For a closer look at some of our trip photos, check out these galleries:

Eric’s photos:


Jason’s photos:


You can find information on the tools we mention in each episode along with additional information in the Resources section of this site.

Retired Early and I Hated It : How NOT to FIRE, Part 2 (Post-FI/RE)

Imagine hitting your FI number, retiring early, and discovering you hate it? In this episode we discuss four examples of such an outcome: from quitting the perfect job and regretting it, to feelings of depression and lack of purpose. Some are unable to find motivation without financial incentives, while others realize they haven’t budgeted enough to do things they enjoy in life.

This is part 2 of our How NOT to FI/RE series. For part 1 and the PRE FI/RE examples, be sure to check out that video here: https://youtu.be/Jb438jvebd0


Show Notes

For Jason’s own thoughts, observations, and lessons learned in his first year of early retirement, check out this Two Sides of FI episode, as well as his blog post.

Are you on Reddit? Join us in the Two Sides of FI subreddit if you’d like to continue the conversation.

Full text of Reddit posts from the episode:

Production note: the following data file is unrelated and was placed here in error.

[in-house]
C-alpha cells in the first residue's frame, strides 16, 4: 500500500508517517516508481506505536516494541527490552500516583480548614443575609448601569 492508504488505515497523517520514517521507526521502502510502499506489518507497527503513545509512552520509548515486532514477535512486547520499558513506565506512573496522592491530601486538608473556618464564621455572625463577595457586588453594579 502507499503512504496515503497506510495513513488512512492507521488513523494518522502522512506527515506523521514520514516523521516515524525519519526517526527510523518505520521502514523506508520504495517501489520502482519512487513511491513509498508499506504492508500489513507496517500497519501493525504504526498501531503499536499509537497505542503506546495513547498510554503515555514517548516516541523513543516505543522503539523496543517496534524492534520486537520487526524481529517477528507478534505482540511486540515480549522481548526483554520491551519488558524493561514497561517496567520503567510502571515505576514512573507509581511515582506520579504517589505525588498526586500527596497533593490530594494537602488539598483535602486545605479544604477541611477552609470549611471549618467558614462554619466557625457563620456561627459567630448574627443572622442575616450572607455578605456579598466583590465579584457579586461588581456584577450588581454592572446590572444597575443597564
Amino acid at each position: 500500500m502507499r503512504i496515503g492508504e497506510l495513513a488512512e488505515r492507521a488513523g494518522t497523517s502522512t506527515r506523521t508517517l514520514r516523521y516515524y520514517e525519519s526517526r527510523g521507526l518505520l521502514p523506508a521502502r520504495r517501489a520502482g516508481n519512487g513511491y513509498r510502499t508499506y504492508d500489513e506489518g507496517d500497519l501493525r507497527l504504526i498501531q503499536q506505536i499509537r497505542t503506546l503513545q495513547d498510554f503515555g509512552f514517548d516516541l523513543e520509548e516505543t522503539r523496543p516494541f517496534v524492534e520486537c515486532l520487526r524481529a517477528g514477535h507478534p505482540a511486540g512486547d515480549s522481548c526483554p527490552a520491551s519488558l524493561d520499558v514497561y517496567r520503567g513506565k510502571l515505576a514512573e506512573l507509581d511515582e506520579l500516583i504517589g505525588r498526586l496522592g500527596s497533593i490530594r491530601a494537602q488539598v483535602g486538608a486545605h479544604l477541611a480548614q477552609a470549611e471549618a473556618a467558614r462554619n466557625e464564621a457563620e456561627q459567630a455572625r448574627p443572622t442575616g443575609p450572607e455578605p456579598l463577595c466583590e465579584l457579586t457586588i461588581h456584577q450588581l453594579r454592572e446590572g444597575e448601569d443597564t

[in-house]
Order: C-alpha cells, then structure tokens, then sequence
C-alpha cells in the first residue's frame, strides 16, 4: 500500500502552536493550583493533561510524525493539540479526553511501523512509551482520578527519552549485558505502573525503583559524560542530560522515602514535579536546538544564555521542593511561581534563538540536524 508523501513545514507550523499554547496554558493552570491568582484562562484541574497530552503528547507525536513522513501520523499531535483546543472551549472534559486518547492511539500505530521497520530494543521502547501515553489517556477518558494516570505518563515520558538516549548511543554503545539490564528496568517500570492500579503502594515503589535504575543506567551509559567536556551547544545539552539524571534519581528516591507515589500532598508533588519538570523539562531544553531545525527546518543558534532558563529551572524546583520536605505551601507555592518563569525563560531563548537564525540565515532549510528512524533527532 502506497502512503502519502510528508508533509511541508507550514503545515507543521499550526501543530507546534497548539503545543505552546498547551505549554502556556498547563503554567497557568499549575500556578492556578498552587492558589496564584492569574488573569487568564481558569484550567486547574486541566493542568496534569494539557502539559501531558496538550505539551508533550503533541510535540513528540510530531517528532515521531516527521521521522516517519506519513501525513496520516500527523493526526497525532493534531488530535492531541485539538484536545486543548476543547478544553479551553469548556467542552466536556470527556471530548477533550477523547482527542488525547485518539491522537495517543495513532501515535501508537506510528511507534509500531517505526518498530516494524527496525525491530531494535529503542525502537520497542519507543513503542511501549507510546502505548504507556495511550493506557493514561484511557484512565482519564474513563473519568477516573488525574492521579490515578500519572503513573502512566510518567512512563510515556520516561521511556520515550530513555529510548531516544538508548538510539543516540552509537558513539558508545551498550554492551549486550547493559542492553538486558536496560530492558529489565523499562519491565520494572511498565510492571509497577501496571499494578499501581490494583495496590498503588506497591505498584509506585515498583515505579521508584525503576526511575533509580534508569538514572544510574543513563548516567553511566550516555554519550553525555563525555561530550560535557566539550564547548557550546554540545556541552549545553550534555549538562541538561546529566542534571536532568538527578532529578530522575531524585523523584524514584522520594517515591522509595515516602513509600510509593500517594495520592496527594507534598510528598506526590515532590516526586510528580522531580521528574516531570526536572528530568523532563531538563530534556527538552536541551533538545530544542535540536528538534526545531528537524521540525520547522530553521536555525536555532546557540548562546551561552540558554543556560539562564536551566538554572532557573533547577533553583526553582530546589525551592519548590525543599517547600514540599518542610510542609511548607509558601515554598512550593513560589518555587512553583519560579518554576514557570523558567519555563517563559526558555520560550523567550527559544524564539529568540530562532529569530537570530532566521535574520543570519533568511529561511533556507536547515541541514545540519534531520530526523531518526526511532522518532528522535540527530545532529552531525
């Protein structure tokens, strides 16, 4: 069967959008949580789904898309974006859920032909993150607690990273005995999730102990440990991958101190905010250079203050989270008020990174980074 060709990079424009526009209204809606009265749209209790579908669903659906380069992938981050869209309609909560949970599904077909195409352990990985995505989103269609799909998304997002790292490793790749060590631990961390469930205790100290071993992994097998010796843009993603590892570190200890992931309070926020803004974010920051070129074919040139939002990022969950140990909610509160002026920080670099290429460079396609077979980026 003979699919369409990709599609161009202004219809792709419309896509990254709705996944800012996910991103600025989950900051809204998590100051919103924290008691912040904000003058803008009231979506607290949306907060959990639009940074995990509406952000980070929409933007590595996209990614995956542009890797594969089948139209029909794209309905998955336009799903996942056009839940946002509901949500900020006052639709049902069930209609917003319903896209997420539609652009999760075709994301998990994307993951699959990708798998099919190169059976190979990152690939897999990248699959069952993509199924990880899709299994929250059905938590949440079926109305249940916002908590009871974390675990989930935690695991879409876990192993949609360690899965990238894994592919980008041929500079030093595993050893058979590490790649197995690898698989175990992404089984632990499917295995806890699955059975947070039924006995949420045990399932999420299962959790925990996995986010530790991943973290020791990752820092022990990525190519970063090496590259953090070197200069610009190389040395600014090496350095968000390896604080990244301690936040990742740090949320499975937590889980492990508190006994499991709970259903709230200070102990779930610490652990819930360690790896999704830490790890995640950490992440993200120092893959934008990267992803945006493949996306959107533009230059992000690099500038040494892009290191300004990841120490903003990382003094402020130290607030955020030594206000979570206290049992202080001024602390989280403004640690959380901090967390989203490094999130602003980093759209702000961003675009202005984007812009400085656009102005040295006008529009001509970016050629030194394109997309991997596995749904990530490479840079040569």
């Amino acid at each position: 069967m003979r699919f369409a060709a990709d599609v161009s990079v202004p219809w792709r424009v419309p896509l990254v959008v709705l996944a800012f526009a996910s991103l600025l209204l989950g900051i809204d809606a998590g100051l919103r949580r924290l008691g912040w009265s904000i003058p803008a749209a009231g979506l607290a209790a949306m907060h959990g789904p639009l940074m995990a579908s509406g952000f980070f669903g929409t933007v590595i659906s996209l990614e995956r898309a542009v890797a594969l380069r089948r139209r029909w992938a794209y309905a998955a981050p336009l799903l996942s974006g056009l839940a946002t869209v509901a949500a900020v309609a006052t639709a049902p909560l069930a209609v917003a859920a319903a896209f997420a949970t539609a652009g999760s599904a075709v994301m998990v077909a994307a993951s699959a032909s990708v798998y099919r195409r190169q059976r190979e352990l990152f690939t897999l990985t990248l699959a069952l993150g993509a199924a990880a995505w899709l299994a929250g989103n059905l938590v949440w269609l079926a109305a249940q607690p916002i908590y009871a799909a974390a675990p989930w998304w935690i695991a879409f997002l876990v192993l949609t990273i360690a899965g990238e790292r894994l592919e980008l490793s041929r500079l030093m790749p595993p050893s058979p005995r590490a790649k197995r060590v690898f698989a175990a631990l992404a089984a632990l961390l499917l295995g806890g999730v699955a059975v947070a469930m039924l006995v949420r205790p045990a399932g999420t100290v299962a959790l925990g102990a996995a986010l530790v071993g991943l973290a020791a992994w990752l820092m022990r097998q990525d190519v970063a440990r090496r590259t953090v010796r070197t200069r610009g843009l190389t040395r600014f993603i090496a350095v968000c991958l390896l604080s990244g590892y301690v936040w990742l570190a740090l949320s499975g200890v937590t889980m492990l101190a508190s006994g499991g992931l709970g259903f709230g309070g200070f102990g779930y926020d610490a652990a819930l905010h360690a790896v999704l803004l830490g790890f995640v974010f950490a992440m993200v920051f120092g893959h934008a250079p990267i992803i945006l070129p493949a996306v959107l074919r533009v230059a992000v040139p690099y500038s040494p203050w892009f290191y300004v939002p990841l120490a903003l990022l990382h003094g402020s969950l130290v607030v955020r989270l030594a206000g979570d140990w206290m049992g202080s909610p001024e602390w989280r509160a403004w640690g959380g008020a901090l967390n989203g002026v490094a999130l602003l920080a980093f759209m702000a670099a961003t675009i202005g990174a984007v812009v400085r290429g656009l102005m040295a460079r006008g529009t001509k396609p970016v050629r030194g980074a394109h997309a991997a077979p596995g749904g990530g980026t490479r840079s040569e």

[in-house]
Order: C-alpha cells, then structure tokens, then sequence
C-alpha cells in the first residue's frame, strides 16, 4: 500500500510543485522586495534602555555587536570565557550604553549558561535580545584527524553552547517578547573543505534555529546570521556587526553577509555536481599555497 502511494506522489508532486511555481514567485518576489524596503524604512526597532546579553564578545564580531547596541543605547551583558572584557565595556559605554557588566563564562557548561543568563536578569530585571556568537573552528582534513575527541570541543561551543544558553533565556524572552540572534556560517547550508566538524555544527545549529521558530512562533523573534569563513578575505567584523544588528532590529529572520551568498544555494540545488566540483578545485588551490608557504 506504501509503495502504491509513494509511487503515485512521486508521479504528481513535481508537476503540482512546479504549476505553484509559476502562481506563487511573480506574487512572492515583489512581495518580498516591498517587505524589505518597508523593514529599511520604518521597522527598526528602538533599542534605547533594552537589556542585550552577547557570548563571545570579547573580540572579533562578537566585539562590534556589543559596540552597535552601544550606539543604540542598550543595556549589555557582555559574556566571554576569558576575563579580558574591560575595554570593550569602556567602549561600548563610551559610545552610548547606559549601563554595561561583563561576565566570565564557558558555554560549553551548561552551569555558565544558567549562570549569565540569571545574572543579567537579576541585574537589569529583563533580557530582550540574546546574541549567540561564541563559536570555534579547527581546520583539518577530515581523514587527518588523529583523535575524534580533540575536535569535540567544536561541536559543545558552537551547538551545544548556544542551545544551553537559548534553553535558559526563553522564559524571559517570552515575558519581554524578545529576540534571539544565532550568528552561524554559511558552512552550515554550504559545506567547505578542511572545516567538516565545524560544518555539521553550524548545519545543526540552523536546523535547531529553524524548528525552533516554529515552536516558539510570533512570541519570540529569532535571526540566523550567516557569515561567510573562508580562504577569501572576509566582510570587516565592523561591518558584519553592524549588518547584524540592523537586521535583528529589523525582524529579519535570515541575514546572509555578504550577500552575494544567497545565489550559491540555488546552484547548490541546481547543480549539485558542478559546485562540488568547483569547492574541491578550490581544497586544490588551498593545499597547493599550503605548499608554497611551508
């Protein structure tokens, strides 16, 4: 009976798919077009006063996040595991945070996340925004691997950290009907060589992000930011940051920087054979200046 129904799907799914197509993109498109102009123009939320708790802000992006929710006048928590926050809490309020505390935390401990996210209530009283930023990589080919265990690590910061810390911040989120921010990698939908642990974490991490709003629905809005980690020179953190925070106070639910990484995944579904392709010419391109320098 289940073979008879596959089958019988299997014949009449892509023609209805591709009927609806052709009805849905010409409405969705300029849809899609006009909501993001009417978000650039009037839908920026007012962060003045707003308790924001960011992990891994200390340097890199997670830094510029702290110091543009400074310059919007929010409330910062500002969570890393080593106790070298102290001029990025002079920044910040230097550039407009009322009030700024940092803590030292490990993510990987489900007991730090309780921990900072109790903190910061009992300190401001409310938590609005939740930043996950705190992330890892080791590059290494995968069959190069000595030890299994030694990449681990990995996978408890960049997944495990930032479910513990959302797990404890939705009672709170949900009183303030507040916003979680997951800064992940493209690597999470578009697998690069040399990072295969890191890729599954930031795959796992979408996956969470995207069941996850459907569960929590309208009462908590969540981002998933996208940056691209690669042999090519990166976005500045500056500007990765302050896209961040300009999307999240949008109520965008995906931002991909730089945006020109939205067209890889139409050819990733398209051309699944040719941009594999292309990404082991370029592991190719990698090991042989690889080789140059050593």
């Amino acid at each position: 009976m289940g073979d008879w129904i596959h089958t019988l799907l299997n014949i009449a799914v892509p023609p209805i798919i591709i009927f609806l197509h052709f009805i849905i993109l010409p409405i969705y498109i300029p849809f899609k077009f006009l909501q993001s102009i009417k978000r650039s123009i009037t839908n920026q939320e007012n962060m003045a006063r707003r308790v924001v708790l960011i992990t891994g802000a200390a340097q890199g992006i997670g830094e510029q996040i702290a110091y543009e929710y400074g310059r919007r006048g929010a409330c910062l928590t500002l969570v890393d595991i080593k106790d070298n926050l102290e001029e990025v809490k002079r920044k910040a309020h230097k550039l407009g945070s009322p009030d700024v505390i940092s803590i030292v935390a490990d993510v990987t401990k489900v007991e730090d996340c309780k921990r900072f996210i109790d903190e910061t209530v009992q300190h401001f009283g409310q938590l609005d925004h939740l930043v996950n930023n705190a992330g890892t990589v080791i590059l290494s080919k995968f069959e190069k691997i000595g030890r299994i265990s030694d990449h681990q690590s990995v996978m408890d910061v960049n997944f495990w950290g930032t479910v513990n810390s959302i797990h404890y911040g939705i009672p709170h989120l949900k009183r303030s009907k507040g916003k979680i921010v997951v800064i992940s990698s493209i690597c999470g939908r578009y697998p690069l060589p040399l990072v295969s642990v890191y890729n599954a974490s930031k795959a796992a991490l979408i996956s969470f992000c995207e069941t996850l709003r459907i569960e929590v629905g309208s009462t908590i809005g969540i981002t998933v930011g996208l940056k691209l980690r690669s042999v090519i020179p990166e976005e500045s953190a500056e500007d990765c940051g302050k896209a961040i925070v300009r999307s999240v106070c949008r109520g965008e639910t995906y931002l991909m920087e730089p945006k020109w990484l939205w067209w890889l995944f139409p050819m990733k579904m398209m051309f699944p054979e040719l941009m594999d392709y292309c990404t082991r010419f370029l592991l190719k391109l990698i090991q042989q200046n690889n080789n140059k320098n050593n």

You can find information on the tools we mention in the episode along with additional information in the Resources section of this site! To navigate to this material at any time, just click the menu button at the top of any page on the site.

How NOT to FIRE – Part 1 (Pre-FI/RE)

How much do you really need to achieve financial independence? We decode the math On the path to financial independence, there are ample opportunities for mistakes and missteps. In today’s episode, we review stories from people who shared their FIRE experiences online in the hopes of educating others. Here we review five of these tales: incurring tragic losses due to trying to beat the market, losing 75% of your portfolio value due to sector investing, regretting aggressively saving at the expense of living your life, and resenting your partner who doesn’t have the same degree of FIRE ambitions as you do.


Show Notes

You can find information on the tools we mention in the episode along with additional information in the Resources section of this site! To navigate to this material at any time, just click the menu button at the top of any page on the site.